While IBM and Intezer didn’t disclose how widespread PureLocker infections were, they did reveal that most took place on enterprise production servers, which are obviously high-value targets. Because of the high-skill human control this kind of attack entails, Intezer security researcher Michael Kajiloti believes that PureLocker is a ransomware as a service offering that’s only available to criminal gangs who can pay well up front.
Zeppelin was is an evolutionary descendent of the family known as Vega or VegasLocker, a ransomware-as-a-service offering that wreaked havoc across accounting firms in Russia and Eastern Europe. Zeppelin has some new technical tricks up its sleeve, especially when it comes to configurability, but what makes it stand out from the Vega family is its targeted nature. Where Vega spread somewhat indiscriminately and mostly operated in the Russian-speaking world, Zeppelin is specifically designed to not execute on computers running in Russia, Ukraine, Belarus, or Kazakhstan. Zeppelin can be deployed in a number of ways, including as an EXE, a DLL, or a PowerShell loader, but it appears that at least some of its attacks came via compromised managed security service providers, which ought to send a chill down anyone’s spine.
Zeppelin began to appear on the scene in November 2019, and as more proof of its difference from Vega, its targets semeed carefully chosen. Victims were mostly in the health care and technology industries in North America and Europe, and some of the ransom notes were written to specifically address the infected target organization. Security experts believe the shift from Vega’s behavior is the result of the codebase being used by a new and more ambitious threat actor, probably in Russia; while the number of infections isn’t that high, some believe what we’ve seen so far has been a proof of concept for a larger set of strikes.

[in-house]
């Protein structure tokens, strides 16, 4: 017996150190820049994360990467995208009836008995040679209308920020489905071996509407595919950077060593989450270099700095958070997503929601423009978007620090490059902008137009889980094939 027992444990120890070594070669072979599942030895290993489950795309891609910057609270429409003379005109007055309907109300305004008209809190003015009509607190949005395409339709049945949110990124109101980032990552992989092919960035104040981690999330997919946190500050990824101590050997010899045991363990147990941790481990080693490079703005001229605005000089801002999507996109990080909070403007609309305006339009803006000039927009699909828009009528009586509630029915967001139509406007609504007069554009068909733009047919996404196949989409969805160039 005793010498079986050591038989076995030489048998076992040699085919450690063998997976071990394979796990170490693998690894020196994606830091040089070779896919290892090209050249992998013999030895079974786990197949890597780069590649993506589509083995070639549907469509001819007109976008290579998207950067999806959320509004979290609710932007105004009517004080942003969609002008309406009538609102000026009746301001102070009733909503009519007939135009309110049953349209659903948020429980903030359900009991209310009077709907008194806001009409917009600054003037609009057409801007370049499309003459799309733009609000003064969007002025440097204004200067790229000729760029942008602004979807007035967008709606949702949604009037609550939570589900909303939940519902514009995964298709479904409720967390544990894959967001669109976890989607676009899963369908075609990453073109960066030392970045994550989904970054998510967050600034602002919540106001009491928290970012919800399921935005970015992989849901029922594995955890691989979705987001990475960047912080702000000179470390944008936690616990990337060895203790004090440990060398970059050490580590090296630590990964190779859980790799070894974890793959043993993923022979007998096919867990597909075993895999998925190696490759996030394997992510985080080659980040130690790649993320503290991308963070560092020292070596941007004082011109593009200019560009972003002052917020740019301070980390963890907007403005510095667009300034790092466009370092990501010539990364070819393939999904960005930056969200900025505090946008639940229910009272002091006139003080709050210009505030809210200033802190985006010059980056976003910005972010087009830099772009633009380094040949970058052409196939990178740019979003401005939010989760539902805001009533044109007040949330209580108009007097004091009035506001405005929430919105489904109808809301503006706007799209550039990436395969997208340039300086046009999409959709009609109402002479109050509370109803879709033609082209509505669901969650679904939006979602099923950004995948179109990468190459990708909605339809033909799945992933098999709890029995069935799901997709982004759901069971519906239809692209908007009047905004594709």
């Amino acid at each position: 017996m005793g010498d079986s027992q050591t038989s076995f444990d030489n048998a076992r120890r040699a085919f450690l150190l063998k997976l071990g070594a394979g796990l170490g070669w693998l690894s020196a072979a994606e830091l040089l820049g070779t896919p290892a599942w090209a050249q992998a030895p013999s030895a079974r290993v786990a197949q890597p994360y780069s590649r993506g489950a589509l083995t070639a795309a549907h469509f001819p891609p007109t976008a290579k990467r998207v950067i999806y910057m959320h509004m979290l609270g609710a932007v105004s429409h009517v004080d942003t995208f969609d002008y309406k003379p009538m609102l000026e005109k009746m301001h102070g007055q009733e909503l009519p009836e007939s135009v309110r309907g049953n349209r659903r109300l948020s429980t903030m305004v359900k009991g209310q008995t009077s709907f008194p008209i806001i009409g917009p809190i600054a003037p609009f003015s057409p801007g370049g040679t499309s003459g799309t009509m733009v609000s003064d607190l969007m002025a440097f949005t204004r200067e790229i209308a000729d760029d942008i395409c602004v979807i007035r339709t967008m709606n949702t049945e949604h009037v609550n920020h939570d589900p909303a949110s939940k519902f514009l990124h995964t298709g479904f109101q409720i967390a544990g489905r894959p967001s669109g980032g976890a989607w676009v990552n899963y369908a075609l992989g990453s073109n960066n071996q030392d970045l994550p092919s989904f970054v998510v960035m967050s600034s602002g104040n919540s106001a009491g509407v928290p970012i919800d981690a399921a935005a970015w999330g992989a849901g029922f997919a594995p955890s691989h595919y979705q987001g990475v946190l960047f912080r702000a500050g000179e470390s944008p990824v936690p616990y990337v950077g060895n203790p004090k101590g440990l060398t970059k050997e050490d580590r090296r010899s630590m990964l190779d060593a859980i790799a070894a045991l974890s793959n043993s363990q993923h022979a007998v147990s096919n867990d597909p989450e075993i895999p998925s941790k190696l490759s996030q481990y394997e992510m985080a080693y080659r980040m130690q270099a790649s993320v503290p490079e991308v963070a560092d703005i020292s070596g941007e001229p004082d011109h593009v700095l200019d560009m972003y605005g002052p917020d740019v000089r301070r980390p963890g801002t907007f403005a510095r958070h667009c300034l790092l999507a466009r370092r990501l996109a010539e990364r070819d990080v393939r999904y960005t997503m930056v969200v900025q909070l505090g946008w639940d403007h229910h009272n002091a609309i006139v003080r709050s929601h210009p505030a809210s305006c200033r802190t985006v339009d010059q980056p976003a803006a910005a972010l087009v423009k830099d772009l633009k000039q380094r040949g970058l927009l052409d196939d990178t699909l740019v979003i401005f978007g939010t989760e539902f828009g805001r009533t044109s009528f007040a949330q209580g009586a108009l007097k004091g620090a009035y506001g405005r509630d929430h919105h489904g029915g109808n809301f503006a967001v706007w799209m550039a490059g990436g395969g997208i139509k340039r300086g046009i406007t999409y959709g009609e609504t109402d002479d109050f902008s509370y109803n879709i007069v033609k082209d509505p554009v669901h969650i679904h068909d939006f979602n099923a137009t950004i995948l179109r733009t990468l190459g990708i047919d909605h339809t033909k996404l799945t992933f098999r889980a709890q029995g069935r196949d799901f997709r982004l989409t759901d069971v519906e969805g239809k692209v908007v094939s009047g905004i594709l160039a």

Sodinokibi, also known as REvil, first emerged in April of 2019. Like Zeppelin, Sodinokibi appeared to be the descendent of another malware family, this one called GandCrab; it also had code that prevented it from executing in Russia and several adjacent countries, as well as Syria, indicating that its origin is in that region. It had several methods of propagation, including exploiting holes in Oracle WebLogic servers or the Pulse Connect Secure VPN.
Sodinokibi’s spread again indicated an ambitious command and control team behind it, probably as a ransomware as a service offering. It was responsible for shutting down more than 22 small Texas towns in September, but it truly hit notorious status on New Year’s Eve 2019 when it took down the UK currency exchange service Travelex, forcing airport kiosks to resort to pen and paper and leaving customers in limbo. The attackers demanded a stunning $6 million ransom, which the company refuses to confirm or deny it paid.
When I asked Juniper’s Hahad for his pick for the worst ransomware of 2019, Sodinokibi was his choice, because of an extra twist that Sodinokibi’s controllers put into their attacks. “The one thing that really makes this a little bit special is that this particular group has taken on a new approach of not only telling people, ‘You’re not going to get your data back if you do not pay the ransom,’ but also, ‘We are going to publish that confidential data on the web or sell it in an underground forum to whomever is the highest bidder.’ That takes the ransomware approach to the next level in their business model.” This is a huge departure from the usual ransomware model — after all, one of its big advantages is that you can lock down your victim’s data without going through the difficult process of exfiltrating it — but they’ve already followed through on the threat at least once. The new era of hyper-targeted, custom-tailored ransomware appears to be reaching new and dangerous depths.